Things got significantly less blue around The Weinstein Company yesterday, when the Motion Picture Association of America’s Appeals Board overturned the NC-17 rating the MPAA had previously bestowed upon TWC’s “Blue Valentine.” From the release reprinted on Deadline.com:
“The Classification and Rating Appeals Board today overturned the NC-17 rating given to the movie “Blue Valentine.” The Classification and Rating Administration (CARA) had assigned the movie the NC-17 rating for “a scene of explicit sexual content.” The film is now rated R, on appeal, for “strong graphic sexual content, language, and a beating.
“In the appeal brought by the Weinstein Company, the Appeals Board heard statements on behalf of “Blue Valentine” from Harvey Weinstein, Co-Chairman of the Weinstein Company, and Alan Friedman, Counsel to the Weinstein Company. The Classification and Rating Administration was represented by Chairman Joan Graves.”
In her blog post about the appeal, indieWIRE‘s Anne Thompson says that Weinstein’s defense of the film included “a Twitter petition with 3000 signatures… [and] journalists who weighed in on the issue, including The Los Angeles Times and Rolling Stone.” She says Weinstein “also talked of a recruited screening he staged Wednesday night after which he polled the crowd of 260: ‘What should this film be rated?’ 80% said R, he told the board.”
I can’t believe the percentage was that low; maybe the screening was in Amish country or something. I saw “Blue Valentine” yesterday and could feel more strongly that the movie deserves its new R-rating. If I had children, would I bring them to it? Probably not. But that’s not because the film is pornographic; in fact, “Blue Valentine”‘s depictions of sex are so sad at times that I could see them having an abstinent effect on younger viewers. Plain and simple, “Blue Valentine” is a movie for adults, but the NC-17 rating only indicates a film is for adults in theory. In reality, it attaches a stigma to a movie that it’s “dirty,” and it automatically disqualifies it from playing in many theater chains and advertising in many media outlets. It’s a scarlet two-letters-and-a-number.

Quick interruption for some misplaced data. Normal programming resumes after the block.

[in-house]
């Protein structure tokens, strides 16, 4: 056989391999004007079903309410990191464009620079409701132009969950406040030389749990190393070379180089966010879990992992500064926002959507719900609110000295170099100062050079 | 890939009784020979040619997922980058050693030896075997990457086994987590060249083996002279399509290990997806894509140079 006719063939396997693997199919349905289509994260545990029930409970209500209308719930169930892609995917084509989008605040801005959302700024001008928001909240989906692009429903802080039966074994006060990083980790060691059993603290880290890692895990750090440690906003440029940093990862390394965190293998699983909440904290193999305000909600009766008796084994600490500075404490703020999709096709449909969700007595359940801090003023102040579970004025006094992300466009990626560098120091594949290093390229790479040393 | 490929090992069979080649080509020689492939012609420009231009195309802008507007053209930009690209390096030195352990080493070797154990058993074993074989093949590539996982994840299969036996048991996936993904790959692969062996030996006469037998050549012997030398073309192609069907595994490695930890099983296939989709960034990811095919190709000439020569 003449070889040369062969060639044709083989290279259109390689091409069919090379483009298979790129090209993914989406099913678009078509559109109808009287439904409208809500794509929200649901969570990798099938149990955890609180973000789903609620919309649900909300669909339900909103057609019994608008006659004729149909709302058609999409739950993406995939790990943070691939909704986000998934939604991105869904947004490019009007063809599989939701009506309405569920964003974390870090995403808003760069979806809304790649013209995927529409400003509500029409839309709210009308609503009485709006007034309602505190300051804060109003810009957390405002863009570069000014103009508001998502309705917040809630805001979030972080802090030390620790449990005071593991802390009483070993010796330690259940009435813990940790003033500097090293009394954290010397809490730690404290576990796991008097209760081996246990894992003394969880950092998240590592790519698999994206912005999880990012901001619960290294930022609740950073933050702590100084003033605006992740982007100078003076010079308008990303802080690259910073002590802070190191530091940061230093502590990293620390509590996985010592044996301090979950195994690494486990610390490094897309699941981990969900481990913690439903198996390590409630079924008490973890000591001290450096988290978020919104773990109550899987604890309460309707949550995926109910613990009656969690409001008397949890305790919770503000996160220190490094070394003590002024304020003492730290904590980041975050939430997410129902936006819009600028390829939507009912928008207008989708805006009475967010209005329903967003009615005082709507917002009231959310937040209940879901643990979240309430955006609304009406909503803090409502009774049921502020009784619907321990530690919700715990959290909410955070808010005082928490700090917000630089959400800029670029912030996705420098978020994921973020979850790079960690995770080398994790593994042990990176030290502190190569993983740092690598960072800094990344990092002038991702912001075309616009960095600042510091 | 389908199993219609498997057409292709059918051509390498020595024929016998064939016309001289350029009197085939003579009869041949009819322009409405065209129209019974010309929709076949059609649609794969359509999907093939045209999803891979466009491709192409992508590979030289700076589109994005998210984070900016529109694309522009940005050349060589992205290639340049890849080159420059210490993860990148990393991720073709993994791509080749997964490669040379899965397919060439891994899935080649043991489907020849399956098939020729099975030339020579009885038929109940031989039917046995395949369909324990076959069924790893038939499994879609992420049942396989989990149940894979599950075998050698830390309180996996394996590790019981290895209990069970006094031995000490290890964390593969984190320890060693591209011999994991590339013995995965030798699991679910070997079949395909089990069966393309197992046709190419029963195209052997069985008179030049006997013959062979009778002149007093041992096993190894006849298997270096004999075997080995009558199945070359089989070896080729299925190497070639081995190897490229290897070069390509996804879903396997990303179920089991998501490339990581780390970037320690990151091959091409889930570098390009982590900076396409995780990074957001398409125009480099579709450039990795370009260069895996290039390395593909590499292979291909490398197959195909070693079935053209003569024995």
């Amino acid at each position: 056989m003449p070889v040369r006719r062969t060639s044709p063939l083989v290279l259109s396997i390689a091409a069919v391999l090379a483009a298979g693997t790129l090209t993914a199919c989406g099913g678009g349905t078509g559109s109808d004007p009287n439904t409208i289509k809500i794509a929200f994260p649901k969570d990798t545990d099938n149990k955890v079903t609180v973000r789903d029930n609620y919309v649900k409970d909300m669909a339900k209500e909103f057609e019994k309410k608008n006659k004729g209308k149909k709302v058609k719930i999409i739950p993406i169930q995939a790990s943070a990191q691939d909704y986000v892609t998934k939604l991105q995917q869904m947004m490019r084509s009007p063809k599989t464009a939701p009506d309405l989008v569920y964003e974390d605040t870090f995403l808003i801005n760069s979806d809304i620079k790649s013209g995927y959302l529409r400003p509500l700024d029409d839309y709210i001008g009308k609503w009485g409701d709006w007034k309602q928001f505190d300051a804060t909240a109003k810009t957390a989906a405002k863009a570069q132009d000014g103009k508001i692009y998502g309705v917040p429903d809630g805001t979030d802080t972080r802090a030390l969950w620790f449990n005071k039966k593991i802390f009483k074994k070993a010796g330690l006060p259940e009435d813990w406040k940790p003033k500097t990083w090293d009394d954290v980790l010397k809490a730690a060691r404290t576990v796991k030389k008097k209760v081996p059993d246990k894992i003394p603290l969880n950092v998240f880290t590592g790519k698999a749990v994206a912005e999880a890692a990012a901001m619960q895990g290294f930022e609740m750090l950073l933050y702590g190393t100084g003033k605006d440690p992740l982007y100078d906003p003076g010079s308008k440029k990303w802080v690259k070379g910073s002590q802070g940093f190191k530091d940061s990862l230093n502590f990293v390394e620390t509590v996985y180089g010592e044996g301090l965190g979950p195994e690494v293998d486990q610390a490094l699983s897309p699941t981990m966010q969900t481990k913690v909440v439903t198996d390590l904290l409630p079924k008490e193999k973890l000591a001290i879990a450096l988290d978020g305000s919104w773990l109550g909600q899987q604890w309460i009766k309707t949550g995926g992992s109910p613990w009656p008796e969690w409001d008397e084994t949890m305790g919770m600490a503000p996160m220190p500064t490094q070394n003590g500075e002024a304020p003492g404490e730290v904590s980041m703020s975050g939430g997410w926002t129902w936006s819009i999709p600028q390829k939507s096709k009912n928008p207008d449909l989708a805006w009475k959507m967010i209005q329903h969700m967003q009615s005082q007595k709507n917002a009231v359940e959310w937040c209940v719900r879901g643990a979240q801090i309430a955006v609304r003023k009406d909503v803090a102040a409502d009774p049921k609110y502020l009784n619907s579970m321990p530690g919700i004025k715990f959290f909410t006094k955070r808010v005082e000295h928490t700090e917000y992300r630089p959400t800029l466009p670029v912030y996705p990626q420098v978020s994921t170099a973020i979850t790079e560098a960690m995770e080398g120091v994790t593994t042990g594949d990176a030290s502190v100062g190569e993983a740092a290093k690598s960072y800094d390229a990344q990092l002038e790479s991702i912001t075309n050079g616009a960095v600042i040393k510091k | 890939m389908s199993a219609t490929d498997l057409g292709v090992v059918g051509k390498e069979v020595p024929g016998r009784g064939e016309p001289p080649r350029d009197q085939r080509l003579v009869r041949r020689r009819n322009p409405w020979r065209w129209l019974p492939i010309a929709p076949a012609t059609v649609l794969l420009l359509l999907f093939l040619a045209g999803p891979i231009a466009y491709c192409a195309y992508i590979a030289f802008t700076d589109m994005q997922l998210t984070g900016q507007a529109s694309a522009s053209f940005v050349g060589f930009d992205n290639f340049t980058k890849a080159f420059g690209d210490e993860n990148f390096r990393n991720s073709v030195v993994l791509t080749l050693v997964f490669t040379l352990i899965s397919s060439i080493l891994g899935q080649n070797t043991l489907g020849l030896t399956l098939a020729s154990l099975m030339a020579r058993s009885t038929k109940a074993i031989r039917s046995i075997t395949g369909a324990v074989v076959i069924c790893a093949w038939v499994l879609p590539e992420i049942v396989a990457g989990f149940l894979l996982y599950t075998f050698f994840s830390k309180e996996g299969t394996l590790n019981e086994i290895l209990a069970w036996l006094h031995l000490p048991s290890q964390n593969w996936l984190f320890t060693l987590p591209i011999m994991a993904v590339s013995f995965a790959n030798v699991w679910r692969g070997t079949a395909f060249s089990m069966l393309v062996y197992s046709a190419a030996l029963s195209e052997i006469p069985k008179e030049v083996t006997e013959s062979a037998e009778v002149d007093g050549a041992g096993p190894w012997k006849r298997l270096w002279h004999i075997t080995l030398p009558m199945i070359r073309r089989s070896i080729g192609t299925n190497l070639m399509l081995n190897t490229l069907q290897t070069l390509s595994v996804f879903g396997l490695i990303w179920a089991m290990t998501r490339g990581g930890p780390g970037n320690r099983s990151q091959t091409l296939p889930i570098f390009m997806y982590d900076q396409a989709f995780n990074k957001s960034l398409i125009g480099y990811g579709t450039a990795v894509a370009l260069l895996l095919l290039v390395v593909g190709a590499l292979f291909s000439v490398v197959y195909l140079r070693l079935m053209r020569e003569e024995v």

“Blue Valentine” deserves better. The film was a labor of love for its director, Derek Cianfrance, who struggled for more than a decade to tell this story, and for its actors, Ryan Gosling and Michelle Williams, who do so much more in this movie than get naked and roll around in bed together. Thompson says in her blog that the sequence that earned “Blue Valentine” the NC-17 was “an intimate sex scene with implied oral sex” ( which definitely isn’t implied, by the way). Was the scene, which is more explicit in terms of length than bare skin, necessary to the movie? Actually, yes. “Blue Valentine” is about the rise and fall of a marriage, and the way the couple interacts with each other physically at the various stages of their lives is absolutely essential to revealing the state of their relationship.
But let me say this: even if the scene was just a bunch of mindless T and A thrown in for sexual effect, I don’t think it was graphic enough to warrant an NC-17 in the first place. The 2006 IFC original documentary “This Film is Not Yet Rated” about the MPAA and their fakakta ratings noted how bizarrely biased the organization has historically been against female pleasure. The scene in question features no graphic nudity, but it does show a woman enjoying sexual intercourse with her lover. Apparently that’s a lot worse than a woman being rocket-propelled by a geyser of semen.
At least “Blue Valentine” got the R-rating it deserves. Now when I encourage people go seek out one of the best films of 2010, there’s a much better chance they’ll be able to find it.